The Definition of Cold Clean Bore
Cold Clean Bore
The first shot from a rifle that has been cleaned, and not fired recently may go to a different point of impact, for the same point of aim than a rifle that has been fired recently.
This first shot is referred to as a shot from a cold, clean, bore.
19 Other Firearms Definitions You Need To Know
National Firearms Act of 1934.
Enacted on June 26, 1934, currently codified as amended as I.R.C. ch. 53, is an Act of Congress in the United States that, in general, imposes
a statutory excise tax on the manufacture and transfer of certain firearms and mandates the registration of those firearms.
The Act was passed shortly after the repeal of Prohibition. The NFA is also referred to as Title II of the Federal firearms laws.
The NFA includes:
- Requires the registration of all fully automatic firearms.
- Requires the registration of all "sawed off" rifles and shotguns.
- Requires the registration of firearm silencers.
- Imposes a $200 transfer tax on the above items.
An optical sight, offering some magnification, often variable, with some kind of adjustable aiming grid inside (a reticle),
which when mounted on a firearm, usually a rifle, makes sighting easier.
The recoil spring is the powerful spring that cushions the slide in its rearward travel and then sends the slide forward again with enough force to drive the fresh round firmly into the chamber.
The strength of the recoil spring is calibrated to run the slide without any outside assistance.
An established place where firearms and ammunition are stored, repaired, or manufactured.
The term is misused by the media to mean more than one firearm or any quantity of ammunition, as in "they found an arsenal."
An early form of muzzle-loading revolver wherein, instead of the current practice of having one barrel mated to a multi-chambered rotating cylinder,
multiple joined barrels revolve together around a central axis.
A passage built into a firearm to allow the safe conduct of unexpected gas, as from a pierced primer, to minimize damage both to the gun and to the shooter.
A semi-automatic firearm whose breechblock and barrel are not mechanically locked together when fired.
In such case the breechblock immediately begins to separate from the barrel upon firing.
Blowback is used in comparatively low powered weapons, in which inertia of the breechblock, and cartridge wall adhesion against the chamber,
are sufficient enough to retard opening until breech gas pressures have fallen to a safe level.
Slang word abreviation for Ammunition.
In the Traditional Isosceles
Both arms are stretched almost equally forward with the gun centered forward.
The knees are straight or only slightly flexed, and the entire body is upright and parallel to the target.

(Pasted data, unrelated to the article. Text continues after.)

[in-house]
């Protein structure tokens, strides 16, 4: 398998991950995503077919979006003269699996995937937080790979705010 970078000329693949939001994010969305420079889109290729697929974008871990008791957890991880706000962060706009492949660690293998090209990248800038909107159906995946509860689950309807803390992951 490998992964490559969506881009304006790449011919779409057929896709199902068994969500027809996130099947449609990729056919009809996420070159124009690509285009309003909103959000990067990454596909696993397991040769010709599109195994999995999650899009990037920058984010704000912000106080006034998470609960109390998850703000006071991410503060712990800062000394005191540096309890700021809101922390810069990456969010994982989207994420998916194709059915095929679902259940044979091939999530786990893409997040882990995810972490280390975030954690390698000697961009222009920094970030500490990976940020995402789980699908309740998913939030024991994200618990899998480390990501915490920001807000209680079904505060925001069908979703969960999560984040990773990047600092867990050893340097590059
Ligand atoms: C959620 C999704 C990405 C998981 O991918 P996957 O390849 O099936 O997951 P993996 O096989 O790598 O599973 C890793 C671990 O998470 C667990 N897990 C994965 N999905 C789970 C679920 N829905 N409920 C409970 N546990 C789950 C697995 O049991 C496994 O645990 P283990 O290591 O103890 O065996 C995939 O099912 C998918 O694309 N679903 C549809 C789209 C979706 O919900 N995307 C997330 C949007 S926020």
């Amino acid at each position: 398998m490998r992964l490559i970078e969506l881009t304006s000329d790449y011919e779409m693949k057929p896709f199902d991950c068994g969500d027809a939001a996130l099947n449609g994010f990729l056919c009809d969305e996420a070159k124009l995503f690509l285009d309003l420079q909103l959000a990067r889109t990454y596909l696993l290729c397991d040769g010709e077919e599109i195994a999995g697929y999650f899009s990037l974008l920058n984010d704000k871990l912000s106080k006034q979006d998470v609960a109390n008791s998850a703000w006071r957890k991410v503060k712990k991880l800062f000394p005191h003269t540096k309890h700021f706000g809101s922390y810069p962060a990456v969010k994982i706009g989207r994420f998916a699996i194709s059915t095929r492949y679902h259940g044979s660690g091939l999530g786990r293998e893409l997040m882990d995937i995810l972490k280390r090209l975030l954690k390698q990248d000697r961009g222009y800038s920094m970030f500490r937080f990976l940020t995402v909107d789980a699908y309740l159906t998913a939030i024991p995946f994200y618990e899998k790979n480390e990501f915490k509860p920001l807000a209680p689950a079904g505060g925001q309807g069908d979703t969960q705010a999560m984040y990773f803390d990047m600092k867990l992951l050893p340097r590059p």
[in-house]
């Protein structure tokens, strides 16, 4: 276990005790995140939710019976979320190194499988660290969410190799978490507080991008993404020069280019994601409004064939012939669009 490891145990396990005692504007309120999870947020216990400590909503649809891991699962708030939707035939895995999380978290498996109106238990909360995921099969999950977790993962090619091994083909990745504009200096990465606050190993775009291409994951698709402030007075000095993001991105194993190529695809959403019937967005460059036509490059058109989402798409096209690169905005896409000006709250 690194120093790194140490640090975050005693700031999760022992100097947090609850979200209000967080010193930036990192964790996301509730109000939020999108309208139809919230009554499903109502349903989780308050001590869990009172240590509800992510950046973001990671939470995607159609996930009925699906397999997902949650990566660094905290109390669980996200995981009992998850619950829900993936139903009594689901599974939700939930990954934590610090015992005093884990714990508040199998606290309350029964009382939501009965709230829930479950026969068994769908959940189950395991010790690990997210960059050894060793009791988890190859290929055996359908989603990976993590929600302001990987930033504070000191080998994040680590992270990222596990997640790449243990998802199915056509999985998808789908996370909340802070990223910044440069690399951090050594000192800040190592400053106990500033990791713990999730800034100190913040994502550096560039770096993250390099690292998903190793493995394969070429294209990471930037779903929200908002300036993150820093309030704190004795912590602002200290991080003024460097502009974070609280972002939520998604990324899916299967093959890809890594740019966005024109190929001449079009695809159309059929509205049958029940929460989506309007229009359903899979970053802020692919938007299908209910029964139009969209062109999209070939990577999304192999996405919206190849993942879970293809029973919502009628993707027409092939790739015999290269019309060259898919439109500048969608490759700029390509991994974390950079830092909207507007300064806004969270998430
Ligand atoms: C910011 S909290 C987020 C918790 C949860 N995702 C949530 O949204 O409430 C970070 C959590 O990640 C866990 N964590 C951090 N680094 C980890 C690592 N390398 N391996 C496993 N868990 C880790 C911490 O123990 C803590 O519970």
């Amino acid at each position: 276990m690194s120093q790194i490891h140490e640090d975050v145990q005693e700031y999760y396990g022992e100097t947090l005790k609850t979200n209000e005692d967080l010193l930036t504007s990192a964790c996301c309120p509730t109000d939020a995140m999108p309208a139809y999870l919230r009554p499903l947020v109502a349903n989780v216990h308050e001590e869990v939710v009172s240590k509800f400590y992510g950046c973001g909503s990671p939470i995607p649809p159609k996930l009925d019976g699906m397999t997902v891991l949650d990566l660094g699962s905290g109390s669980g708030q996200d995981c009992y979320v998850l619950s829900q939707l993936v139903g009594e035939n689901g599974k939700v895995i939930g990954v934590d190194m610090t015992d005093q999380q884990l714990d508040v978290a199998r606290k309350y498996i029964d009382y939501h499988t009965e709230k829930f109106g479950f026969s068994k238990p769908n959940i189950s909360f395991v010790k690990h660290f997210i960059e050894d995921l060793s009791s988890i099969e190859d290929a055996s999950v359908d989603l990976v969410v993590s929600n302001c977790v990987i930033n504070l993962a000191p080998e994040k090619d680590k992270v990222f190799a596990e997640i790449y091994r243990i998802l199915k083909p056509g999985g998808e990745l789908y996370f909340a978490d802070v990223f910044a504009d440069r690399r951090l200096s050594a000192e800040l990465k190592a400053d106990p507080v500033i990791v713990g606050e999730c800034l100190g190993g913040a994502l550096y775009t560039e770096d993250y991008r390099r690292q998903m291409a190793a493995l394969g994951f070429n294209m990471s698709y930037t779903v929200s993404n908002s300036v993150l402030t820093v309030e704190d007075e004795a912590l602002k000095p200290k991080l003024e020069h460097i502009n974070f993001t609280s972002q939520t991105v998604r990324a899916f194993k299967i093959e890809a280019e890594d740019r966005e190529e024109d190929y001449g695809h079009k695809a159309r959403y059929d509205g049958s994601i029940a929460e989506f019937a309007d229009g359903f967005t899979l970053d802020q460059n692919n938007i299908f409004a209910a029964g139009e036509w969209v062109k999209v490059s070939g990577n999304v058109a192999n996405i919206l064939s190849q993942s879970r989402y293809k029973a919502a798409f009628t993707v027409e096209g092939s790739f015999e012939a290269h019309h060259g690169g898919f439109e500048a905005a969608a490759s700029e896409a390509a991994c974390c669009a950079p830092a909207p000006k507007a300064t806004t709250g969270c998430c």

This is an acceptable range stance provided recoil control is not an issue and you don't need to make rapid follow-up shots.
However, if you are practicing for self-defense, you will probably want to use the Modern Isosceles stance stance instead.
An extra-deep magazine typical of large calibre rifles for dangerous game. The line of the underside of the wrist does not carry straight forward as with ordinary rifles.
Rather the rear of the magazine aligns more towards the center of the forward edge of the triggerguard,
typically allowing at least one extra cartridge to be carried.
A small metal cup that contains a tiny explosive charge that is sensitive to impact.
A primer is placed in the base of a shell casing to ignite the powder of the completed cartridge.
It is detonated by the striking of a firing pin in the firearm.
Also known as peep sights, range from the ghost ring sight, whose thin ring blurs to near invisibility (hence ghost), to target aperture sights that use large disks or other occluders with pinhole-sized apertures. In general, the thicker the ring, the more precise the sight, and the thinner the ring, the faster the sight.
Improper term for a device that cuts down on the noise a firearm makes when it is shot. The correct term is suppressor. Silencers only exist in the movies.
The unalienable right of all of the people, stated in the Second Article of The Bill of Rights, to possess and use personally owned firearms for sport, recreation, personal protection, and the defense of the nation.
A device fitted inside the buttstock of a heavily-recoiling gun or rifle, usually containing mercury and a valve. As the gun recoils,
the mercury is displaced temporarily, increasing the duration, and thus diminishing the perceived impact of the recoil.
The added half-pound of weight doesn#39;t hurt either.
A misfeed or other failure to fire which can be cleared on the spot and without tools.
A magnifying tube through which the shooter may see the target and aim the firearm. Scopes contain a reticle, commonly in the shape of a cross, which must be properly centered upon the target for accurate aim.
The abbreviation for Automatic Colt Pistol.
It is commonly used to designate specific calibers, particularly those which were originally designed by John Moses Browning for the
Colt Firearms Company which are a type of rimless pistol cartridge designed mainly for use in semi-automatic pistols.
The most common ACP calibers are .25 ACP, .32 ACP, .380 ACP and .45 ACP.